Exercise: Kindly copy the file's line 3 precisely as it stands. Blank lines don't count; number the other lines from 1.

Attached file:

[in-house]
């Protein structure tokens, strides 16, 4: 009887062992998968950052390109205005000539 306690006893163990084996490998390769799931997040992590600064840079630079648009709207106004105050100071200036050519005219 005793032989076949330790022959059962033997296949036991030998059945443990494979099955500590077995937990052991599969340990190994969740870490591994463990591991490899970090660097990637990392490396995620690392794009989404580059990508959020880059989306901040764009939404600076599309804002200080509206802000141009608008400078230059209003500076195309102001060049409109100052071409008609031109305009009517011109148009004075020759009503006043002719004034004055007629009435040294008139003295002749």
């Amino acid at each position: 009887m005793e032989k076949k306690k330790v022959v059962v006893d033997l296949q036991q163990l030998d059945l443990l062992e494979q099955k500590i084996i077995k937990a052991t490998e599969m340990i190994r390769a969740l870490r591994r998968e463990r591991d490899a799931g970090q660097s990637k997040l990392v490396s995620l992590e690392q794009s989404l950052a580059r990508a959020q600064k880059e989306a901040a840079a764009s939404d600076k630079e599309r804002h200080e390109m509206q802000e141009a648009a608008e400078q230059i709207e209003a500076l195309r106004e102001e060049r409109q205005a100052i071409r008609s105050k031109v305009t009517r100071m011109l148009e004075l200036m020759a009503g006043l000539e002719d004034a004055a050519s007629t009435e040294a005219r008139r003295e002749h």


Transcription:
């Amino acid at each position: 009887m005793e032989k076949k306690k330790v022959v059962v006893d033997l296949q036991q163990l030998d059945l443990l062992e494979q099955k500590i084996i077995k937990a052991t490998e599969m340990i190994r390769a969740l870490r591994r998968e463990r591991d490899a799931g970090q660097s990637k997040l990392v490396s995620l992590e690392q794009s989404l950052a580059r990508a959020q600064k880059e989306a901040a840079a764009s939404d600076k630079e599309r804002h200080e390109m509206q802000e141009a648009a608008e400078q230059i709207e209003a500076l195309r106004e102001e060049r409109q205005a100052i071409r008609s105050k031109v305009t009517r100071m011109l148009e004075l200036m020759a009503g006043l000539e002719d004034a004055a050519s007629t009435e040294a005219r008139r003295e002749h």